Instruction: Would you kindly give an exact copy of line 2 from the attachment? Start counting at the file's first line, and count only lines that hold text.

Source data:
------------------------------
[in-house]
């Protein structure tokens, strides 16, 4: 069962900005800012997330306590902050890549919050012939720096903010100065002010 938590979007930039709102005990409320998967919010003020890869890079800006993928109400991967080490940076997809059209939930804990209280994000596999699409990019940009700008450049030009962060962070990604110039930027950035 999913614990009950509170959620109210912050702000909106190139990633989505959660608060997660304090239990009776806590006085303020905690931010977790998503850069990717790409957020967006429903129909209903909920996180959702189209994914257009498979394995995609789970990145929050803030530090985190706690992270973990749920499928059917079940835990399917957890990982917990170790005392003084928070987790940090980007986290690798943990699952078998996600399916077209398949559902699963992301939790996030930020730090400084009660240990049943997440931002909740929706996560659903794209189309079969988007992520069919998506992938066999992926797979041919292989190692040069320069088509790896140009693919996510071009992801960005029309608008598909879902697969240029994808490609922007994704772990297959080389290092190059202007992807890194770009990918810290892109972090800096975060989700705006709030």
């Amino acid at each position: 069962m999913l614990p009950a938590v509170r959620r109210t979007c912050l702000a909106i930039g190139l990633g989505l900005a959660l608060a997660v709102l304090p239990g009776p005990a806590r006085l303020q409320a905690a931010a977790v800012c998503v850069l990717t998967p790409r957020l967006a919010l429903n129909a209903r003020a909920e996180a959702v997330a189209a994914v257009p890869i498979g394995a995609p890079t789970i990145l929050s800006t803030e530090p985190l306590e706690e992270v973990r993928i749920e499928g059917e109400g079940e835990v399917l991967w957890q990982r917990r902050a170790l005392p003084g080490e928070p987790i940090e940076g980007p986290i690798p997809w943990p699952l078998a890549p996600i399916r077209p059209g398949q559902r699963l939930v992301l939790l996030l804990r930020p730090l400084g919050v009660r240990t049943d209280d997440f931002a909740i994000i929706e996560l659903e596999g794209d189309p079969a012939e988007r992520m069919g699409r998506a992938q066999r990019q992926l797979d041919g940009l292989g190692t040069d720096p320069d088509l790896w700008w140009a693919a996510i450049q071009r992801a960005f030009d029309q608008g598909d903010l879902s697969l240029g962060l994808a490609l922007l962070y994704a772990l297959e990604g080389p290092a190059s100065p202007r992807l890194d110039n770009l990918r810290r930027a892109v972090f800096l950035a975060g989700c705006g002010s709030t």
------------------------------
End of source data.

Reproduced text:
């Protein structure tokens, strides 16, 4: 069962900005800012997330306590902050890549919050012939720096903010100065002010 938590979007930039709102005990409320998967919010003020890869890079800006993928109400991967080490940076997809059209939930804990209280994000596999699409990019940009700008450049030009962060962070990604110039930027950035 999913614990009950509170959620109210912050702000909106190139990633989505959660608060997660304090239990009776806590006085303020905690931010977790998503850069990717790409957020967006429903129909209903909920996180959702189209994914257009498979394995995609789970990145929050803030530090985190706690992270973990749920499928059917079940835990399917957890990982917990170790005392003084928070987790940090980007986290690798943990699952078998996600399916077209398949559902699963992301939790996030930020730090400084009660240990049943997440931002909740929706996560659903794209189309079969988007992520069919998506992938066999992926797979041919292989190692040069320069088509790896140009693919996510071009992801960005029309608008598909879902697969240029994808490609922007994704772990297959080389290092190059202007992807890194770009990918810290892109972090800096975060989700705006709030």